If goods are imported into the UK from outside the EU, various import duties may become due based on factors such as the tariff classification, customs value and the origin of the goods. VAT will become due upon importation from non-EU countries and certain EU ‘special territories’ when these goods are to be declared for use within the UK. As a general rule, the UK follows EU customs procedures. The UK Customs/VAT Warehousing Procedure allows the storage of goods without such goods being subject to import duties – in such cases, neither VAT nor customs duties are due.
The UK VAT regime is based on the EU VAT Directive, which the UK is required to adopt as a member of the European Union. Like all EU countries, the UK is broadly free to set its own VAT rates within certain criteria. The UK has three VAT rates: 20% standard rate levied on most goods and services; 5% due on limited number of goods; and 0% due on books, foodstuffs and other essentials. Some services are exempt from UK VAT, including financial services. There remain, however, some signi cant and confusing differences of detail between different member states of the EU.
VAT is essentially a tax on consumer expenditure that must be charged by a taxable entity in the course of furtherance of a business. This tax is levied on most goods and services provided by registered businesses in the UK, and most goods imported into the UK from outside the EU. A UK taxable entity is anyone registered or liable to be registered for UK VAT. All VAT registered businesses are obliged to charge VAT on the full sale price of the goods or services that they provide, unless exempt or otherwise deemed outside the scope of VAT. In theory, the final burden of the tax should not fall on business activity. This objective is achieved by an arrangement known as the input/output system. When a business buys goods or services, it pays VAT to the supplier (input tax).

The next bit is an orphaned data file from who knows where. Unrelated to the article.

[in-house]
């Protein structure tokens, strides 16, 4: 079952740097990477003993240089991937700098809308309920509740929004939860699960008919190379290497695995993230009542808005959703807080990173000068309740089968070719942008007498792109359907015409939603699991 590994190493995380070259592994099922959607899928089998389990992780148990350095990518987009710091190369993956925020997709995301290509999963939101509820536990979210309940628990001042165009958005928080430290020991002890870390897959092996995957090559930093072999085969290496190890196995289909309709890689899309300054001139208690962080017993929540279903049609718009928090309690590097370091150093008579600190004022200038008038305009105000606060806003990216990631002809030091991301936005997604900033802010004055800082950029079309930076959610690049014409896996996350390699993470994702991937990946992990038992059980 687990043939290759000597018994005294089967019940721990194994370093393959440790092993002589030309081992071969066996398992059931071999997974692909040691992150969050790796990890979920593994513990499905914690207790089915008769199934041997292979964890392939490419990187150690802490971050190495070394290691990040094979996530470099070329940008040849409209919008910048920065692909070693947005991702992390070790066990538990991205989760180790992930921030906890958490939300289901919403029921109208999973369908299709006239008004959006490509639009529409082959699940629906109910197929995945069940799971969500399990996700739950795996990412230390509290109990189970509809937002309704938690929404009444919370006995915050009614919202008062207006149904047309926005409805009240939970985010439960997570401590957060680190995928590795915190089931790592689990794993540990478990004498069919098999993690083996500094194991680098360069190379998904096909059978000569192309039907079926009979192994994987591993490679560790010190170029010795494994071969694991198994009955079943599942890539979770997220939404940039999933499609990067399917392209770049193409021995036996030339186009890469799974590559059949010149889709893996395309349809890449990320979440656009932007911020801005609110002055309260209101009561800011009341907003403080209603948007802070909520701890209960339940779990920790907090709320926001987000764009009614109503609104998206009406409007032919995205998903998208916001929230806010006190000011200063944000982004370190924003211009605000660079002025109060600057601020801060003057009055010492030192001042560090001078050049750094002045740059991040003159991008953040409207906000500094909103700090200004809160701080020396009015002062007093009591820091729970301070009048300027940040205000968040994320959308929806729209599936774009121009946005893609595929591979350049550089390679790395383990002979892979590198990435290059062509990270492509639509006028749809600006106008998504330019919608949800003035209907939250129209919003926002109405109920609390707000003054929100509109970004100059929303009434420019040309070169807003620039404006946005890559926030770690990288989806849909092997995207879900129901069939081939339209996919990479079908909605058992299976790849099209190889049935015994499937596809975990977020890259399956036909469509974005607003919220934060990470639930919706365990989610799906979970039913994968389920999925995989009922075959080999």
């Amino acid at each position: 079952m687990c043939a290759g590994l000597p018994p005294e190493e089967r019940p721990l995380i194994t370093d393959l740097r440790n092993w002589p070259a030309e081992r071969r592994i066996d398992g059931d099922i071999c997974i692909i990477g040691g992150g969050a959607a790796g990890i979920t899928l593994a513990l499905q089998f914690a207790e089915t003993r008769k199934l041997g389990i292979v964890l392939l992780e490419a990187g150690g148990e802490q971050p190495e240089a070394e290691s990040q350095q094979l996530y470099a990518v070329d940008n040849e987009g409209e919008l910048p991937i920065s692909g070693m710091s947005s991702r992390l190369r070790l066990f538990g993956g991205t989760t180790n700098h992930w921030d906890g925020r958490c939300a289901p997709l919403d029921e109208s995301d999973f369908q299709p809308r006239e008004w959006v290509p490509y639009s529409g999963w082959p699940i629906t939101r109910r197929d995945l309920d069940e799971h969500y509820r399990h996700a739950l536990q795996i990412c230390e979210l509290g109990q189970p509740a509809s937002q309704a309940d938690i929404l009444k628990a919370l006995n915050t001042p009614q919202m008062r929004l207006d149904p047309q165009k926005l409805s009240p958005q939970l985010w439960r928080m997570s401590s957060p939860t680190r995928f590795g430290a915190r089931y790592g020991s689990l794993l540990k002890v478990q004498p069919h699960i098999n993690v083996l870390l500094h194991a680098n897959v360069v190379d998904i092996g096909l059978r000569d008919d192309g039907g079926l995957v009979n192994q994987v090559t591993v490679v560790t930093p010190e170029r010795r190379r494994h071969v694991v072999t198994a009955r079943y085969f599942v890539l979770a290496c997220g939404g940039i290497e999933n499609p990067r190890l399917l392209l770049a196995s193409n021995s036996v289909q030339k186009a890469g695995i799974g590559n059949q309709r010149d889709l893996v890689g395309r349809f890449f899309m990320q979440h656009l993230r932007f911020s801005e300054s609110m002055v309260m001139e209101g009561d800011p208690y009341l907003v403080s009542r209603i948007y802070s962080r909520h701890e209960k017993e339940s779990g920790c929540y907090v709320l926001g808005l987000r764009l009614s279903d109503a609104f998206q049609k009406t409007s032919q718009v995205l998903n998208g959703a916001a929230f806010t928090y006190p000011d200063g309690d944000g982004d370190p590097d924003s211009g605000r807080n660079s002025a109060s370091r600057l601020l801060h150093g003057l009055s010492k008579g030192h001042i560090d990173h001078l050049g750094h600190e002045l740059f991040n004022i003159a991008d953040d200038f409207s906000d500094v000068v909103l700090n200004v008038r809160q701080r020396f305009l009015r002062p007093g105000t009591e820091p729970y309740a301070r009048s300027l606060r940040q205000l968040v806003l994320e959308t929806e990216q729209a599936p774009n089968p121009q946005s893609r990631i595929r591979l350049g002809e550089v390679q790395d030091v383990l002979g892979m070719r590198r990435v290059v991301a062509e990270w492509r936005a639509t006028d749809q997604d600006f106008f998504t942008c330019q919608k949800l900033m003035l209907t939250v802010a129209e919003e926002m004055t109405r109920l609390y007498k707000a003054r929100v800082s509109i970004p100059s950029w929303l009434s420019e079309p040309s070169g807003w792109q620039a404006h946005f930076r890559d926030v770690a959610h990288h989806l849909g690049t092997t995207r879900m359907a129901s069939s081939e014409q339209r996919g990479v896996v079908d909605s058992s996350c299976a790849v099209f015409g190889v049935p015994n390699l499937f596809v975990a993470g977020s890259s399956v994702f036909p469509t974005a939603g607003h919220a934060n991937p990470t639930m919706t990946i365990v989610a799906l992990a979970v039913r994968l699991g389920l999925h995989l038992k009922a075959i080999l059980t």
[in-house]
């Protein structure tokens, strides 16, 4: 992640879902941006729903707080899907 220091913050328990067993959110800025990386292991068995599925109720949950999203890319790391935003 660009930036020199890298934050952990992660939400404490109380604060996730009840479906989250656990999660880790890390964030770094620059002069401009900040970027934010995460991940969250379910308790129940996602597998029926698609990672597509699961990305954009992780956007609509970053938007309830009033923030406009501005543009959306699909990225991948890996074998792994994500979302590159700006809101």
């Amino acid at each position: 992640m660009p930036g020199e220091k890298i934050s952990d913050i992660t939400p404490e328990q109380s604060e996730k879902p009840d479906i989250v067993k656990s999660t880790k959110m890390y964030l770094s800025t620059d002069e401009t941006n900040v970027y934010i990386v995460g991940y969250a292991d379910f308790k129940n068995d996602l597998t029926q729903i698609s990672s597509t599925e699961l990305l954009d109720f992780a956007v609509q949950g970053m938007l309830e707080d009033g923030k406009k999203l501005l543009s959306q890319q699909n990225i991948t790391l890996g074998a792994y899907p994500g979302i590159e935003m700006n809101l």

When the business sells goods or services, whether to another business or to a final consumer, it is required to charge VAT (output tax) unless the supplies are specifically relieved from the VAT charge. If the business makes only taxable supplies, it must total the input tax it incurs and deduct this from the output tax charged, reporting and paying the balance to HMRC on a calendar quarterly basis. The result of this is that the final consumers bear the cost of VAT on the final price of the goods or services they purchase.
If you are a UK resident business that supplies taxable goods and services in the UK and your annual taxable turnover exceeds the stated threshold – £83,000 from 1 April 2016 – you must register for VAT. This fairly high VAT turnover registration limit means that a large number of small turnover businesses are not within the VAT system, though smaller businesses can also voluntarily register for the tax. A taxable person is liable to register for VAT if the combined value of their taxable supplies in the UK exceeded the registration limit in the preceding 12 months, or there are reasonable grounds for believing that the value of taxable supplies to be made in the next 30 days alone will exceed the registration limit.